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News Analysis: Italy's Monti not to run for office but leaves door open for leadership

By Eric J. Lyman (Xinhua)

11:16, December 24, 2012

ROME, Dec. 23 (Xinhua) -- Italy's Mario Monti on Sunday said he could consider to head a coalition of political forces in line with his program and eventually accept a second mandate as premier if they ask him, making results of the election next February even more difficult to predict.

"If one or more political forces, which have firmly adhered to my agenda, show the intention to candidate me as prime minister, I would consider it. Nobody could impede this," Monti said two days after he handed in his resignation.

Monti became the Italian prime minister 13 months ago after the resignation of media tycoon and three-time premiere Silvio Berlusconi, when it appeared that Italy was at risk of falling victim to the European debt crisis.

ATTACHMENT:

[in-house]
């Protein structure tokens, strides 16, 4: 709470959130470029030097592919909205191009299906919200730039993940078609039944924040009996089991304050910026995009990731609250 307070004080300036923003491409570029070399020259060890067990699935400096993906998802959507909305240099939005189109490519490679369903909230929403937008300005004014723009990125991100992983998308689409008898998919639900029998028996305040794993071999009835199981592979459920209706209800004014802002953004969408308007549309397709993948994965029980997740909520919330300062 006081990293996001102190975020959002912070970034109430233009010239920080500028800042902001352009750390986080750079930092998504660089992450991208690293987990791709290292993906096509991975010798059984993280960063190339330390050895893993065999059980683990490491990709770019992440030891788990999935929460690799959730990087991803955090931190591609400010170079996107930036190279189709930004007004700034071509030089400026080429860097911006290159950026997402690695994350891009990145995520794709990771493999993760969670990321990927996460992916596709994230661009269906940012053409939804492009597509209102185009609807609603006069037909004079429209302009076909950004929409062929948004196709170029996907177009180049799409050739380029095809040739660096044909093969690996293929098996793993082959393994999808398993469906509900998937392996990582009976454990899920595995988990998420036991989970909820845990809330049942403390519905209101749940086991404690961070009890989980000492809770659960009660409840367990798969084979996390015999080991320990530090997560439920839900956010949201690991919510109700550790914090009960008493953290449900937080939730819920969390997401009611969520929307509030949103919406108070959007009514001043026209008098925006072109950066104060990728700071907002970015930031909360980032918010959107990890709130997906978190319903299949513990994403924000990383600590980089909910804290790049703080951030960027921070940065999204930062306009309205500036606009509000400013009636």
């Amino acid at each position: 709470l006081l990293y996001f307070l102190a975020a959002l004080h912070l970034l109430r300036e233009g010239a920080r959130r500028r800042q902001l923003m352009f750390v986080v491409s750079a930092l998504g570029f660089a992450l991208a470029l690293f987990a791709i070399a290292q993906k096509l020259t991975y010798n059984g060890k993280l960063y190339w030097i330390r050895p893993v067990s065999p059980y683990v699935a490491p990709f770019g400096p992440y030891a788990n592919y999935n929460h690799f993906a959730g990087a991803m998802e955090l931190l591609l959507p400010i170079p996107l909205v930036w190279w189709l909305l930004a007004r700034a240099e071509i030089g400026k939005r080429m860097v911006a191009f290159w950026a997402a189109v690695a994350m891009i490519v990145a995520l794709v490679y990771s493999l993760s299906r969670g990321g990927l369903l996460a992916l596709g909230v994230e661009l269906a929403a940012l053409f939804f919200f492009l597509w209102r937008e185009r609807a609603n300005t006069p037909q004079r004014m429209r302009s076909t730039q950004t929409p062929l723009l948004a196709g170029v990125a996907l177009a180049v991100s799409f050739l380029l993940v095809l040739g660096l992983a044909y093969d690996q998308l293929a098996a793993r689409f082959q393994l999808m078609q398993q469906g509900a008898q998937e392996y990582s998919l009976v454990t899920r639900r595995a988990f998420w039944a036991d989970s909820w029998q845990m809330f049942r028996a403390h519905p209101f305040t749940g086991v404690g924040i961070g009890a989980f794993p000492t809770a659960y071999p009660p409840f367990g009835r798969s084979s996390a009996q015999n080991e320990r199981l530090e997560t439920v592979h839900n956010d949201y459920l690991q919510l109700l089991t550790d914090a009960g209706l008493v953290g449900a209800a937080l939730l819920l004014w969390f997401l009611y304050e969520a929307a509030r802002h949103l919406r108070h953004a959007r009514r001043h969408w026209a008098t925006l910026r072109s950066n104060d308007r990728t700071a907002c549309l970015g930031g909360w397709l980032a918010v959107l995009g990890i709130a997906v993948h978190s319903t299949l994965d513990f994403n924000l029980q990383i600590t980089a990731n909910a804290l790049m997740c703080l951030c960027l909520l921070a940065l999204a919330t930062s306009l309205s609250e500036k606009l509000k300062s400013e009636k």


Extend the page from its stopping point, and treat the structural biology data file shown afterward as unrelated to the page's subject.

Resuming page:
Once in office as the head of an unelected technocrat government, Monti helped to dramatically improve Italy's fiscal situation through an painful series of austerity measures that won him praise abroad, but eroded his popularity at home.

He resigned Friday after Berlusconi's allies in parliament walked out on a confidence vote.

Monti did not map out his next moves at the time, and expectations rose that he could stand as a candidate in the vote scheduled for Feb. 24-25, 2013.

It was unclear how strong as a candidate he would be - the 69-year-old economist, university professor, and former European commissioner had never run for political office. But the assumption was that if he managed to win an election, he would have the mandate and political backing he needed to see through the reform process he started.

On Sunday, Monti put those thoughts to rest. He turned down Berlusconi's offer to run on a ticket that included the People of Freedom party Berlusconi founded, and, indeed, said he would not ally himself with any political party.

But he did not close the door on returning to Palazzo Chigi, the Italian prime minister's office. Monti said he remained available to head any government coalition of parties that was committed to what he called "the Monti agenda" for reform and fiscal austerity.

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